For those who aren’t familiar with Albert Camus’ The Plague, disparate lives are brought together during a plague that sweeps through an Algerian city. Today, by way of the emergence of a lethal and highly communicable virus (Coronavirus), we— the people of the West, have an opportunity to reconsider what we mean to one another. The existential lesson is that through dread and angst we can choose to live, with the responsibilities that the choice entails, or just fade away.

      • It’s Medicare or Coronavirus-for-All

        A healthy populace with regular access to affordable health care is the best defense against an epidemic like we now face.

      • All the Devastating Epidemics That Coronavirus is Distracting Us From

        Almost every day the BBC’s One-minute World News provides the latest death tally from coronavirus. The short news wrap-up typically covers about three news items only, meaning that for the BBC, the virus has been among the top three most important issues for the world, daily for the last two months.

      • Coronavirus Alarm Blends Yellow Peril and Red Scare

        As an Asian-American, I’m not surprised that there are numerous reports surfacing of racist and xenophobic responses arising in the US (and elsewhere) as a result of the coronavirus outbreak, where “coughing while Asian” is being compared to “driving while black.” In case there are any doubts that media coverage is being racialized, reports about new coronavirus updates in the US, particularly in areas like New York City, are using unrelated header images of East Asian people wearing face masks to drive the impression that Chinese people are unique carriers of disease, even when they aren’t Chinese.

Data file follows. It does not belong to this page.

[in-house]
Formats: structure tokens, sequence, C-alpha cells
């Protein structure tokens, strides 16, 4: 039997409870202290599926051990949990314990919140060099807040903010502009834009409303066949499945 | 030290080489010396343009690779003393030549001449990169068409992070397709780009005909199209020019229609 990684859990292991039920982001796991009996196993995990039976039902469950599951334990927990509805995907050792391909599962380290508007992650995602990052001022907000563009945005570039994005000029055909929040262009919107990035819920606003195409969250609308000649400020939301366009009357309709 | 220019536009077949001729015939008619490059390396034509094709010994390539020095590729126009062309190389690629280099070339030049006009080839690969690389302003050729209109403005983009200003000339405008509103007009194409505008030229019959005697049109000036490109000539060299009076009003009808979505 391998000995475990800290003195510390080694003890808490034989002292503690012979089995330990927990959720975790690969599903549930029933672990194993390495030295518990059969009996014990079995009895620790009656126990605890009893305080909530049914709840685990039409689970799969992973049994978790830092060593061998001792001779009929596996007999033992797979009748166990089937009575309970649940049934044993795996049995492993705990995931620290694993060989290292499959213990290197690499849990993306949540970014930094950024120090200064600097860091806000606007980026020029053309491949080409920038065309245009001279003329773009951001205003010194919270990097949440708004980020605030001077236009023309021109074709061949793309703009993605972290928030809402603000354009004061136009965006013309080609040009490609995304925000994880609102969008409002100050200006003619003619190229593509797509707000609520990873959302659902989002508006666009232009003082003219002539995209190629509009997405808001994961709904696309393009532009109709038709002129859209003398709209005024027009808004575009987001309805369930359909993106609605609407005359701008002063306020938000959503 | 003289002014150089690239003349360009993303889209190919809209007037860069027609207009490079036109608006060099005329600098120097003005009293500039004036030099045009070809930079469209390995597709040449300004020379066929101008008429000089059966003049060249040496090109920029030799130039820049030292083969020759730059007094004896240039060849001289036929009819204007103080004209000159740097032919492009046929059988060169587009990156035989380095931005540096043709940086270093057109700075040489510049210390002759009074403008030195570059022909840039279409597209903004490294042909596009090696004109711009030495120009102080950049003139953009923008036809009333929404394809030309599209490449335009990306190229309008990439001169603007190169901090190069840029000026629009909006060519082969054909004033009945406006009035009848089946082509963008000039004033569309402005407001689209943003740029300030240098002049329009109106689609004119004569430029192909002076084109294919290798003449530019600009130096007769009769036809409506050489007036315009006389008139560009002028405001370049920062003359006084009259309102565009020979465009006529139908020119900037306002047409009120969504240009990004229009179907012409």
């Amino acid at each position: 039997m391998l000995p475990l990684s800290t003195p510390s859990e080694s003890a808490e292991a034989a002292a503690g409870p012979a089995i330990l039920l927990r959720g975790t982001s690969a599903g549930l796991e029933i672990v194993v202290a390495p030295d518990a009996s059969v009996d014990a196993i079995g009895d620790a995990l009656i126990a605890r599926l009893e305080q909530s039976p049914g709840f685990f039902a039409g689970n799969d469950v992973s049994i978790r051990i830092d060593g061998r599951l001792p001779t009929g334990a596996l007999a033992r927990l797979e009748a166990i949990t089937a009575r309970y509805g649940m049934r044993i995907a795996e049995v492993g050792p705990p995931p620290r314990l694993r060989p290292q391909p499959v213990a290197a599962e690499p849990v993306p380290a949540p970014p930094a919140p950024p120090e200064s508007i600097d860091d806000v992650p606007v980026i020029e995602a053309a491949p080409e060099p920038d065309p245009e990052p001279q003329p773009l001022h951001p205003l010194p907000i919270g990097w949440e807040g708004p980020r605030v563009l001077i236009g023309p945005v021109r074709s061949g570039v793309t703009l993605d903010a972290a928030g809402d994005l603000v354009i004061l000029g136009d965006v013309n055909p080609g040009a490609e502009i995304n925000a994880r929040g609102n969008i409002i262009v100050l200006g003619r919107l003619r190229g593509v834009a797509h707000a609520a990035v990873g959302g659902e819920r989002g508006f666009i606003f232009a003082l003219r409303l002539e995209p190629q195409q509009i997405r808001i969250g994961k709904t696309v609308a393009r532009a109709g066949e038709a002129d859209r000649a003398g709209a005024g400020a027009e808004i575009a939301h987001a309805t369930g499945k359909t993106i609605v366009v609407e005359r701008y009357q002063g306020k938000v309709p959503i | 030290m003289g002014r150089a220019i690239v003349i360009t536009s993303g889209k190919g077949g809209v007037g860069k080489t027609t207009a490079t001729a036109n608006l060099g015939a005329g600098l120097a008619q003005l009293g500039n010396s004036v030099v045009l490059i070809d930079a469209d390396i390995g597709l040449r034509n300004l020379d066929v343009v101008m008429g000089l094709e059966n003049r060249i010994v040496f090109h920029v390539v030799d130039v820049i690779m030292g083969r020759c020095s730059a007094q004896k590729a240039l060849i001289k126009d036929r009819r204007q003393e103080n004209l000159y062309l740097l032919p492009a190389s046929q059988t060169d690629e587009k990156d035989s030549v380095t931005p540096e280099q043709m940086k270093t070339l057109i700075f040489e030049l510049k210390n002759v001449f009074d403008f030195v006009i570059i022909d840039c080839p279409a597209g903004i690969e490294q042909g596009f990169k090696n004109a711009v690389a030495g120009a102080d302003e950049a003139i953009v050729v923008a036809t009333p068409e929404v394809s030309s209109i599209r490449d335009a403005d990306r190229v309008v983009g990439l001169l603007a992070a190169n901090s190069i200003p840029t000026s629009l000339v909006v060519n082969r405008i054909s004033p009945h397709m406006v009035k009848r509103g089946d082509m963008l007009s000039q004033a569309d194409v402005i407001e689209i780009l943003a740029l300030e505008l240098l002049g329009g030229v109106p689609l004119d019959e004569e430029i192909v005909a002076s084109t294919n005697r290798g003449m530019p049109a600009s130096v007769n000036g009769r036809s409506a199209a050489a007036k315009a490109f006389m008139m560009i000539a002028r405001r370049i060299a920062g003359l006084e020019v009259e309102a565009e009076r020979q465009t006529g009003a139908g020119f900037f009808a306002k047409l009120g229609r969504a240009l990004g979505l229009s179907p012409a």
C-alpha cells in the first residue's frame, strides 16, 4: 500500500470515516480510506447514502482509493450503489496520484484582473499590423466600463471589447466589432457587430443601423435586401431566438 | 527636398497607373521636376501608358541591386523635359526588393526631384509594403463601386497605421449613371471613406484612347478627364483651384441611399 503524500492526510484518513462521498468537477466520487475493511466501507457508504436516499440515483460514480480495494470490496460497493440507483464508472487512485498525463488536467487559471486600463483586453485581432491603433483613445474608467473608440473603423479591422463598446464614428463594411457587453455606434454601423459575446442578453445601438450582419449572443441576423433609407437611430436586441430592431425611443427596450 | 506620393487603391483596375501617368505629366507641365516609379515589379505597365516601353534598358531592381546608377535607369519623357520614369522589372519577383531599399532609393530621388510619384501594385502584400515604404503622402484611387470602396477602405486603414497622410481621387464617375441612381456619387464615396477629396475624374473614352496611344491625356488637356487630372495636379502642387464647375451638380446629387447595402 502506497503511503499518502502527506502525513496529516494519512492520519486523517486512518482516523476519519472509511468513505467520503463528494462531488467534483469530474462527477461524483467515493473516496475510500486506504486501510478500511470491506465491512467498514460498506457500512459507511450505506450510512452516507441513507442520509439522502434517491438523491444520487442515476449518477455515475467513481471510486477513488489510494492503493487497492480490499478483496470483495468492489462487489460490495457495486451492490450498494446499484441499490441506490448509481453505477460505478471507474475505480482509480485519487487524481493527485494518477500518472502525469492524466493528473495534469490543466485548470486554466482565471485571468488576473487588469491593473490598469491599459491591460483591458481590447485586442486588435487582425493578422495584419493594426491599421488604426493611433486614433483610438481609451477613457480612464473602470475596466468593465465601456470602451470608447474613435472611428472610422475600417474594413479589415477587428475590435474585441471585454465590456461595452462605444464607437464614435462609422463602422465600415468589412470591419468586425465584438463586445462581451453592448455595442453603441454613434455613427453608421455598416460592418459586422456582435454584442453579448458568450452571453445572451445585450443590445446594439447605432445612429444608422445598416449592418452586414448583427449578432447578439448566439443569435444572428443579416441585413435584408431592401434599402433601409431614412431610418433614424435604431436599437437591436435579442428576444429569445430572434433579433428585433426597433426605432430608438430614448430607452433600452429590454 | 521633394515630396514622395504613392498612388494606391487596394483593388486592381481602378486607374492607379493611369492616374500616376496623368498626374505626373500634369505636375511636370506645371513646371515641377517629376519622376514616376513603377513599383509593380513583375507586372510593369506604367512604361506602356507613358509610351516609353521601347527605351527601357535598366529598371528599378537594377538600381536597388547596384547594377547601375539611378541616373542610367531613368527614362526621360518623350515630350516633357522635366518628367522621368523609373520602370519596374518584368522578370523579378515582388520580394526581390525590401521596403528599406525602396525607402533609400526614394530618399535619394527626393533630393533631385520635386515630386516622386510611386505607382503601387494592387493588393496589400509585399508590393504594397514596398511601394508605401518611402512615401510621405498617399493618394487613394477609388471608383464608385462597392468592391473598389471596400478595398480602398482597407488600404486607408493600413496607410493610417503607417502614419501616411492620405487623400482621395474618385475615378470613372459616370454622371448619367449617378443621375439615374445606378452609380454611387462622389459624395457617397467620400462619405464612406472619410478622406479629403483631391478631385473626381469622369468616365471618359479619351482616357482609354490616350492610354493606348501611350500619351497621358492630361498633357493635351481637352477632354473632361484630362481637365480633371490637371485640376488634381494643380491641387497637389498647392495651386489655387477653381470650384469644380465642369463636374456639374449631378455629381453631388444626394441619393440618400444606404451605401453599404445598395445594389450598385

• You Might Be Buying a Hand Sanitizer That Won’t Work for Coronavirus

        It’s tempting, especially now, to buy one of the many hand sanitizers whose label says it “kills 99.99% of illness causing germs.” But that does not mean the product will protect you against the novel coronavirus.

        The Centers for Disease Control and Prevention recommends rubbing on hand sanitizers with at least 60% alcohol when you aren’t able to wash your hands. Huge pumps and multipacks of bottles are flying off store shelves. But “alcohol-free” products — which are not recommended by the CDC — are also getting snatched up in the consumer frenzy.

      • Unions Helped Stop the Spread of Ebola. They’re Trying Again With Coronavirus.

        As the number of U.S. coronavirus cases climbs, people are justifiably frightened by the Trump administration’s lack of preparation. It’s hard to feel safe when, at a rally last Friday, the president called the virus the Democrats’ “new hoax” and compared it to immigrants crossing the southern border.

      • Exactly How Many People in Iran Will Die of Coronavirus Because of Trump’s Inhumane Sanctions?

        If you were an evil comic book villain attempting to kill large numbers of people with a disease outbreak, you could not do a better job in putting people in harm’s way than Trump has been doing.

      • ‘Absolutely Chilling’: Reports From Frontlines of Coronavirus Outbreak Reveal Roadblocks to Testing, Lack of Safety Protocols

        “Recall that this refusal to test fits a pattern: This the same president who railed against attempts to count the dead in Puerto Rico post-Maria… Ignorance is a lethal political tool.”